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Is it any wonder when  you see how close to the brow of the hill they decided to do a u-turn, and across a yellow line.  How dumb are they?

An investigation is underway after a motorcyclist was killed in a collision with a police car in Waikato.

Police said it appeared the 38-year-old Te Kauwhata man collided with the police car, which was turning, and was thrown several metres, suffering fatal injuries. He died at the scene.

Waikato road policing manager Inspector Leo Tooman said the crash happened on Waerenga Rd, east of Te Kauwhata, about 4.15pm yesterday.

Early information suggested the officer was turning to chase a speeding motorist clocked at 154kmh.

“Pulling to the left the officer has activated his blue and red emergency lights and sirens and begun a turning manoeuvre to follow the offending vehicle as a motorcycle came over the brow of a hill and collided with the turning patrol car,” he said.

Mr Tooman said investigations by the Serious Crash Unit, the CIB and the Independent Police Conduct Authority were underway.

Hamilton police spokesman Andrew McAlley said it was not known how close to the hill the officer had made the turn.

A decision had not yet been made on whether the officer involved would be stood down while the investigation would be carried out.

The man’s death had also been reported to the coroner, who will carry out his own investigation.

Describing the incident as a tragedy for the man’s family and for police, Mr Tooman said the police investigations will be carried out under the supervision of a senior out-of-district officer and peer reviewed.

“Road policing is all about preventing road trauma, unfortunately the nature of our business is such that from time to time tragedies do occur.

“It is now a priority for us to ensure a thorough investigation is completed not only for the deceased’s family’s peace of mind but for that of the public and our own staff.”

Waikato Serious Crash Unit investigators will return to the scene this morning.


Last year, a Nelson police officer was given diversion after he made a u-turn in front of a following car on State Highway 6 at Atawhai and the cars collided. No-one was injured in the crash.

In 2008, a police highway patrol car was hit by a following vehicle as it made a u-turn to chase a speeding motorcyclist near Midhirst in Taranaki. The following vehicle had pulled out and was passing the patrol car when the officer turned. No one was injured in the crash.

In December 2007, two motorcyclists were hurt after a police car did a U-turn in front of them in the Upper Buller Gorge near Nelson. The officer was turning to chase a speeding motorcyclist heading in the other direction.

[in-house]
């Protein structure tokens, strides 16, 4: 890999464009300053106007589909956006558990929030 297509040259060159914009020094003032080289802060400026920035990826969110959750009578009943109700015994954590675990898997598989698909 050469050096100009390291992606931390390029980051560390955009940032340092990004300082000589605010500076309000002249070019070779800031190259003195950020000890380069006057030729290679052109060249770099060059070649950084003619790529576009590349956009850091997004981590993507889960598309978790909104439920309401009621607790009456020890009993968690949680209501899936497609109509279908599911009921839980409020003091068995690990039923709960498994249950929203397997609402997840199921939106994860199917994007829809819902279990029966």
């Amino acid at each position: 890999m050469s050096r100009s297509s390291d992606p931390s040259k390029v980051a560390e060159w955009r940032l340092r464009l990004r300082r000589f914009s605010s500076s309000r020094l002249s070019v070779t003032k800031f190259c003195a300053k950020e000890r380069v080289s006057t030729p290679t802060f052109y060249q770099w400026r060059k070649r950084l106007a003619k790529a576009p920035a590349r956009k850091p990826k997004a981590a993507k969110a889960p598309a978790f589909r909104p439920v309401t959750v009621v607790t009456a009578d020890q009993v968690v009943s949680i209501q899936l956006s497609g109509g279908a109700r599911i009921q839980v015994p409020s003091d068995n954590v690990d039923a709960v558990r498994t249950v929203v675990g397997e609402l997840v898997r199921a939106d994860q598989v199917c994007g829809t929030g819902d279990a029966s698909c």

Later that month, a motorcyclist was seriously injured when a police car, responding to an emergency call, made a u-turn on State Highway 2 near Maramarua in Waikato.

Source:  http://www.stuff.co.nz/national/3595827/Motorcyclist-killed-in-collision-with-police-car

One Response to “ANOTHER Motorcyclist killed by police car doing a u-turn”

  1. max says:

    Sad reflection of modern NZ policing, really…

    1) there’s not enough presence that the car could call for support and not have to chase the 154kmh car himself

    2) that he felt justified in the speeds he’d have to have reached to have caught up with the speeder once he’d have turned around – 150? 175? 200?

    3) that he was cocky enough to have tried a U-ie on the the double yellow, let alone that position relative to the brow of the hill… even worse if he was really was doing a 3-pointer on a 100kmh road!

    4) flashing lights don’t equal some sort of supernatural ABS – they can’t stop an oncoming vehicle in less than the human reaction time to see the cop car over the brow of the hill

    I know they have a lot of hard work to do, and could have been up for “not doing anything” if the speeder got into trouble, but it’s not really a road-safety viewpoint to push the luck with a manoeuvre like that – and Toomans’ comments on TV3 got me going…

    a) that the officer involved has 34 (? IIRC) years experience is irrelevant if they act like that… maybe a fresh recruit would have taken less risks?

    b) that the officer had his lights on is also irrelevant if the patrol positioned himself such that vehicles can’t react in time

    c) that he’s comfortable using platitudes of “tragedies happen” in this scenario – it’s his job to get his staff to try to stop them, not contribute!

    Sad all round – really sad. I really hope this spin-machine doesn’t get on this with some sort of “motorcyclist should have left room to stop / was speeding past conditions”… NZP can’t have it both ways: if he’d have been travelling over the brow with room to stop within the visual range, they’d have done him for being too slow on a 100kmh highway. As it was, he trusted the road markings and got killed. Sad.

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